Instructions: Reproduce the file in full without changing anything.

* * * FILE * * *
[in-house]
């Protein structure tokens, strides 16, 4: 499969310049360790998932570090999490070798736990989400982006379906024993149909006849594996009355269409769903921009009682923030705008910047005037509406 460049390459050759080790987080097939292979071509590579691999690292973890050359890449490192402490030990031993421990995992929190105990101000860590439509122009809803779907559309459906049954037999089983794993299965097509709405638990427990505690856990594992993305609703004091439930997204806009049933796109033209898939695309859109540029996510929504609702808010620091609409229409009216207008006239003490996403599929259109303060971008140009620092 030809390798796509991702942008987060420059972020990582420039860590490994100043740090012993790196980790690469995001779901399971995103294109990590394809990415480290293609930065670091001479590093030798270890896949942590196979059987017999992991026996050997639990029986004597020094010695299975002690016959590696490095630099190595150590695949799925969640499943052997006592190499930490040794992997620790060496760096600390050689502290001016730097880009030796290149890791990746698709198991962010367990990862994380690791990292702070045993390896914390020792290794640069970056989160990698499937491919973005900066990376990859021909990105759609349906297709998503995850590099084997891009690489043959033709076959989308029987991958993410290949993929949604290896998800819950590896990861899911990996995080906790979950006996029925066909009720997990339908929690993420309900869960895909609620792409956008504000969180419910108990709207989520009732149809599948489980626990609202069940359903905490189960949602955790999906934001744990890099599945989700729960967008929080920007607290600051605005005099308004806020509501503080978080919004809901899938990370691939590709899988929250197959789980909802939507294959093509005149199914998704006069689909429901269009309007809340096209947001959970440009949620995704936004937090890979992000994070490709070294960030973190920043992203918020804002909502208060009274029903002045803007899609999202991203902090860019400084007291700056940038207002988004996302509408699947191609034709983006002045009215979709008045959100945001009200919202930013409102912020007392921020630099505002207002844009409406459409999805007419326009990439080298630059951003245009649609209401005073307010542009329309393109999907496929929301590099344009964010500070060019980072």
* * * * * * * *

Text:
[in-house]
């Protein structure tokens, strides 16, 4: 499969310049360790998932570090999490070798736990989400982006379906024993149909006849594996009355269409769903921009009682923030705008910047005037509406 460049390459050759080790987080097939292979071509590579691999690292973890050359890449490192402490030990031993421990995992929190105990101000860590439509122009809803779907559309459906049954037999089983794993299965097509709405638990427990505690856990594992993305609703004091439930997204806009049933796109033209898939695309859109540029996510929504609702808010620091609409229409009216207008006239003490996403599929259109303060971008140009620092 030809390798796509991702942008987060420059972020990582420039860590490994100043740090012993790196980790690469995001779901399971995103294109990590394809990415480290293609930065670091001479590093030798270890896949942590196979059987017999992991026996050997639990029986004597020094010695299975002690016959590696490095630099190595150590695949799925969640499943052997006592190499930490040794992997620790060496760096600390050689502290001016730097880009030796290149890791990746698709198991962010367990990862994380690791990292702070045993390896914390020792290794640069970056989160990698499937491919973005900066990376990859021909990105759609349906297709998503995850590099084997891009690489043959033709076959989308029987991958993410290949993929949604290896998800819950590896990861899911990996995080906790979950006996029925066909009720997990339908929690993420309900869960895909609620792409956008504000969180419910108990709207989520009732149809599948489980626990609202069940359903905490189960949602955790999906934001744990890099599945989700729960967008929080920007607290600051605005005099308004806020509501503080978080919004809901899938990370691939590709899988929250197959789980909802939507294959093509005149199914998704006069689909429901269009309007809340096209947001959970440009949620995704936004937090890979992000994070490709070294960030973190920043992203918020804002909502208060009274029903002045803007899609999202991203902090860019400084007291700056940038207002988004996302509408699947191609034709983006002045009215979709008045959100945001009200919202930013409102912020007392921020630099505002207002844009409406459409999805007419326009990439080298630059951003245009649609209401005073307010542009329309393109999907496929929301590099344009964010500070060019980072």